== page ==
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N5368E accident description

New Mexico map... New Mexico list
Crash location 35.879723°N, 106.269167°W
Reported location is a long distance from the NTSB's reported nearest city. This often means that the location has a typo, or is incorrect.
Nearest city Los Alamos, NM
35.731987°N, 105.151674°W
63.4 miles away
Tail number N5368E
Accident date 06 Nov 2006
Aircraft type Beech K35
Additional details: None

NTSB Factual Report

On November 6, 2006, approximately 1500 mountain standard time, a Beech P35 single-engine airplane, N102H, and a Beech K35 single-engine airplane, N5368E, collided during landing on runway 27 at Los Alamos County Airport, Los Alamos, New Mexico. Both airplanes sustained minor damage. N102H was registered to and operated by the pilot, and N5368E was registered to Bonzair LLC, Taos, New Mexico and operated by the pilot. The commercial pilot, who was the sole occupant of N102H, was not injured, and the airline transport pilot and pilot-rated passenger of N5368E were not injured. Visual meteorological conditions prevailed at the time of the incident for the Title 14 Code of Federal Regulations Part 91 personal flights. A visual flight rules (VFR) flight plan was filed for N102H, and no flight plan was filed for N5368E. N102H departed Meadow Lake Airport (00V), Peyton, Colorado, at 1330, and was destined for LAM; N5368E departed Yerington Municipal Airport (O43), Yerington, Nevada, at an unknown time and was destined for LAM.

According to the pilot of N102H, he approached LAM from the north. At the Otowi Bridge, a local reporting location for LAM, he reported on LAM's common traffic advisory (CTAF) frequency, 123.0 MHz, his position, altitude, and intention to land at LAM. The pilot completed his pre-landing checks approximately 1/2 miles from the runway 27 threshold and did not note any other aircraft or objects on the runway. Approximately 10 feet above the runway, the pilot began to initiate his landing flare when he heard a "clunk" sound. The airplane began what the pilot thought was his landing roll; however, his airplane was still 6 to 7 feet above the runway. The pilot then noticed his airplane begin to turn to the right and he attempted to correct to the left. Subsequently, the pilot observed another airplane underneath his airplane. Both airplanes turned to the right and came to rest on the runway. The pilot did not receive any transmissions from other aircraft in the area at the time of his approach and landing.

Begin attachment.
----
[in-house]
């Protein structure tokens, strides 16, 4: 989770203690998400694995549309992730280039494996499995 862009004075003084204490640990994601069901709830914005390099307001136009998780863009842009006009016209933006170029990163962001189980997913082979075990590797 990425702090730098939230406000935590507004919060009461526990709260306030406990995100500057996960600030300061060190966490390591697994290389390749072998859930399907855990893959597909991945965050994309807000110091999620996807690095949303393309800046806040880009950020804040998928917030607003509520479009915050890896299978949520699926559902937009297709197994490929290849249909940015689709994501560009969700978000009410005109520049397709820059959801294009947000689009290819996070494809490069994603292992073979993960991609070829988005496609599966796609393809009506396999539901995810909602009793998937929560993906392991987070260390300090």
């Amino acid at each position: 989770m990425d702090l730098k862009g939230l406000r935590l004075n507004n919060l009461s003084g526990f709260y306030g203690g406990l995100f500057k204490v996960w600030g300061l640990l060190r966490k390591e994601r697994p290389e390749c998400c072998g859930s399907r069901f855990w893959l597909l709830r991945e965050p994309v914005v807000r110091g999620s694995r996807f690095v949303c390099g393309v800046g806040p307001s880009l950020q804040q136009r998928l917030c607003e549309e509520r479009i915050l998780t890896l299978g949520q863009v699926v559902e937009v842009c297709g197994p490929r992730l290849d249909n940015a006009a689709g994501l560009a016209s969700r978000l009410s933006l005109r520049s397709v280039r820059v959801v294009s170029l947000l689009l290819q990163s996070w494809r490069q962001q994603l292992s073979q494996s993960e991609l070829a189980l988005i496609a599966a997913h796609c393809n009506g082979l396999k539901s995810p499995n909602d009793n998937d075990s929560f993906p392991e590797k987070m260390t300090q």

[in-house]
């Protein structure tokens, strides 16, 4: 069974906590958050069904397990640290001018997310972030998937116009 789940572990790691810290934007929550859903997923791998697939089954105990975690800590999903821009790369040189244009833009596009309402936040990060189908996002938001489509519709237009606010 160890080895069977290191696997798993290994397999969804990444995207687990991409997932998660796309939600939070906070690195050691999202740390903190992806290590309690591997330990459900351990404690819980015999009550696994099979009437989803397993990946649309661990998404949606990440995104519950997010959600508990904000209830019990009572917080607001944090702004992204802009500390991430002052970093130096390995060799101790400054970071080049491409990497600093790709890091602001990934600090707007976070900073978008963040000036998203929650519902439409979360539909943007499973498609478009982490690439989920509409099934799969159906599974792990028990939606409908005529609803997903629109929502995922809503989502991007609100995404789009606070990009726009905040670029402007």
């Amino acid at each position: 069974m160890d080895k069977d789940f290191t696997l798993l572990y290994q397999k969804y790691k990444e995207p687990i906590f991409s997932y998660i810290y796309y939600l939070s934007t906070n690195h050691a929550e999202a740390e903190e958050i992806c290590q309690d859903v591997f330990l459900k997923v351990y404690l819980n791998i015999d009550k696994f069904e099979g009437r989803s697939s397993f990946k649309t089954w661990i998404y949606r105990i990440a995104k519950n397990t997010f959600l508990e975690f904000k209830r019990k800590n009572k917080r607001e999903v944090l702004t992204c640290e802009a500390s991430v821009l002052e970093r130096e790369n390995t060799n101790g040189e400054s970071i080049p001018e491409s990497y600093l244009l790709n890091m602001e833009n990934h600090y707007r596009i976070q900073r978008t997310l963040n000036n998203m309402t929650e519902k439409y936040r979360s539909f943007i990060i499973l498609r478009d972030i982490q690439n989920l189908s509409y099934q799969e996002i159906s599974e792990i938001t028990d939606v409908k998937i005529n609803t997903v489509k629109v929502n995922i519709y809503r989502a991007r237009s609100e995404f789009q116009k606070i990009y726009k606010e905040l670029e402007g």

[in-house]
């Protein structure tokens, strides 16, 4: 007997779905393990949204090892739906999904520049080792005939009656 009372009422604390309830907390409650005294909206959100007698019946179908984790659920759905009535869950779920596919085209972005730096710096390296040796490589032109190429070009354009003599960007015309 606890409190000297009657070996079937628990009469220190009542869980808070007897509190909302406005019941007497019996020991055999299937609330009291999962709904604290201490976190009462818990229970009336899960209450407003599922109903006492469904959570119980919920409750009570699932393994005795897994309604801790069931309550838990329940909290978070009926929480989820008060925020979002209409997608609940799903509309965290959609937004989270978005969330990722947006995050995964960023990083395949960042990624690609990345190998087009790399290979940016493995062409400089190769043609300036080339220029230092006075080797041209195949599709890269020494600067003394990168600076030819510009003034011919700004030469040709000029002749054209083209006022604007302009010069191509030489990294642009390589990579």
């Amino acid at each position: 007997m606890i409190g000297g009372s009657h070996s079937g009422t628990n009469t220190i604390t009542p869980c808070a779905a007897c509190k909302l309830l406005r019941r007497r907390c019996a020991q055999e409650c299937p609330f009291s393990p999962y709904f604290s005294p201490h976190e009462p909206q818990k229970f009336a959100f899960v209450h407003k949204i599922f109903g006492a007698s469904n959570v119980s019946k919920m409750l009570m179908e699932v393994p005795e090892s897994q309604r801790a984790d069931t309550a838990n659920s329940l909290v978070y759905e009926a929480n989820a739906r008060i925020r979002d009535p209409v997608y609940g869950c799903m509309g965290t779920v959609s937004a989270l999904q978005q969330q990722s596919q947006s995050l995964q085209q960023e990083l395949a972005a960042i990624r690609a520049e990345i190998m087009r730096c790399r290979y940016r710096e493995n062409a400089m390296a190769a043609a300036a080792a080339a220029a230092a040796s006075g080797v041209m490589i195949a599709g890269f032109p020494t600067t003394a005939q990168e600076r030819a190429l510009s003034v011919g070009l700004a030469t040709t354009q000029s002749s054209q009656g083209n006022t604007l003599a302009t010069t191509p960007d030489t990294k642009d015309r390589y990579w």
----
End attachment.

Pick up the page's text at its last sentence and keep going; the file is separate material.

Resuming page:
According to the pilot of N5368E, he and his passenger (co-owner of the airplane) decided to stop for fuel at LAM prior to heading to Taos, New Mexico, which was their final destination. While en route with flight following from Albuquerque Air Route Traffic Control Center (ARTCC), the pilot and passenger reviewed the LAM airport chart because LAM was an "unfamiliar airport." The pilot approached LAM from the north, and he reported his position, altitude and intentions on the frequency 122.8 MHz. During the approach, the pilot and passenger did not hear over the radio or see any other aircraft in the area. The airplane entered a right base for runway 27 at 8,000 feet mean sea level. The pilot landed the airplane on runway 27 and approximately one second after touchdown, N102H landed on top of his airplane.

The Los Alamos Airport, LAM, is a public, uncontrolled airport located 1 mile east of Los Alamos, New Mexico, at 35 degrees, 52.788 minutes north latitude, and 106 degrees, 16.165 minutes west longitude, at a surveyed elevation of 7,171 feet. The airport features one asphalt runway, Runway 9/27, which is 5,550 feet by 113 feet. Operational restrictions require all landings to be conducted to the west and all takeoffs to the east. Additional remarks include the following: left hand traffic pattern from left base over the river east of town of White Rock due to restricted area south of town; radio communication required before entering traffic pattern. The CTAF for the airport is 123.0 MHz.

NTSB Probable Cause

the failure of both pilots to maintain adequate visual lookout during the visual approach. A contributing factor was the failure of the N5368E's pilot to communicate his intentions on the Common Traffic Advisory Frequency.

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